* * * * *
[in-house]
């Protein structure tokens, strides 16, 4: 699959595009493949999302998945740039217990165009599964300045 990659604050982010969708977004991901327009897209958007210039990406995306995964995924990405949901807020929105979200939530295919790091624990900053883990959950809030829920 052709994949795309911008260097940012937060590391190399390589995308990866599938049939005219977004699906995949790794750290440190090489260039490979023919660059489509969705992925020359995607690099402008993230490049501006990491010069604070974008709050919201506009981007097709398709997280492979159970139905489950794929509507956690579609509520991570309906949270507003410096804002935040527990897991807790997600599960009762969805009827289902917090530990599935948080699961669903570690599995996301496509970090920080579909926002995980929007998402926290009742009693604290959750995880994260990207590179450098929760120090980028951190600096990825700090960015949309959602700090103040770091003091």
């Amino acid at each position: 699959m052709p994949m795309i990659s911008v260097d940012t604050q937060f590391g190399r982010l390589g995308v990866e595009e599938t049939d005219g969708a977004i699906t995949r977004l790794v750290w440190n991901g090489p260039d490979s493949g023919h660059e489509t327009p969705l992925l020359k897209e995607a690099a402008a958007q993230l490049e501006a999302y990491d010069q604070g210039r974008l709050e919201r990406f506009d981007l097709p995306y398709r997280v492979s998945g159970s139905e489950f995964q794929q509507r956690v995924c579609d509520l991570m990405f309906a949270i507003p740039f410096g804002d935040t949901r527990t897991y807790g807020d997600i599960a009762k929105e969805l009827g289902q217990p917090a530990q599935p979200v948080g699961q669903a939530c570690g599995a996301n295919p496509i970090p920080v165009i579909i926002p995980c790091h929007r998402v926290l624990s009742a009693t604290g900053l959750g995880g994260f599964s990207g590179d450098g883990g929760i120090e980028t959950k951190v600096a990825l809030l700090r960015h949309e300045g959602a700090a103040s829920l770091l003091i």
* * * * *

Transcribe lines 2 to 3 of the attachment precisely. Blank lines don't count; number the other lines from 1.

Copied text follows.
């Protein structure tokens, strides 16, 4: 699959595009493949999302998945740039217990165009599964300045 990659604050982010969708977004991901327009897209958007210039990406995306995964995924990405949901807020929105979200939530295919790091624990900053883990959950809030829920 052709994949795309911008260097940012937060590391190399390589995308990866599938049939005219977004699906995949790794750290440190090489260039490979023919660059489509969705992925020359995607690099402008993230490049501006990491010069604070974008709050919201506009981007097709398709997280492979159970139905489950794929509507956690579609509520991570309906949270507003410096804002935040527990897991807790997600599960009762969805009827289902917090530990599935948080699961669903570690599995996301496509970090920080579909926002995980929007998402926290009742009693604290959750995880994260990207590179450098929760120090980028951190600096990825700090960015949309959602700090103040770091003091």
């Amino acid at each position: 699959m052709p994949m795309i990659s911008v260097d940012t604050q937060f590391g190399r982010l390589g995308v990866e595009e599938t049939d005219g969708a977004i699906t995949r977004l790794v750290w440190n991901g090489p260039d490979s493949g023919h660059e489509t327009p969705l992925l020359k897209e995607a690099a402008a958007q993230l490049e501006a999302y990491d010069q604070g210039r974008l709050e919201r990406f506009d981007l097709p995306y398709r997280v492979s998945g159970s139905e489950f995964q794929q509507r956690v995924c579609d509520l991570m990405f309906a949270i507003p740039f410096g804002d935040t949901r527990t897991y807790g807020d997600i599960a009762k929105e969805l009827g289902q217990p917090a530990q599935p979200v948080g699961q669903a939530c570690g599995a996301n295919p496509i970090p920080v165009i579909i926002p995980c790091h929007r998402v926290l624990s009742a009693t604290g900053l959750g995880g994260f599964s990207g590179d450098g883990g929760i120090e980028t959950k951190v600096a990825l809030l700090r960015h949309e300045g959602a700090a103040s829920l770091l003091i």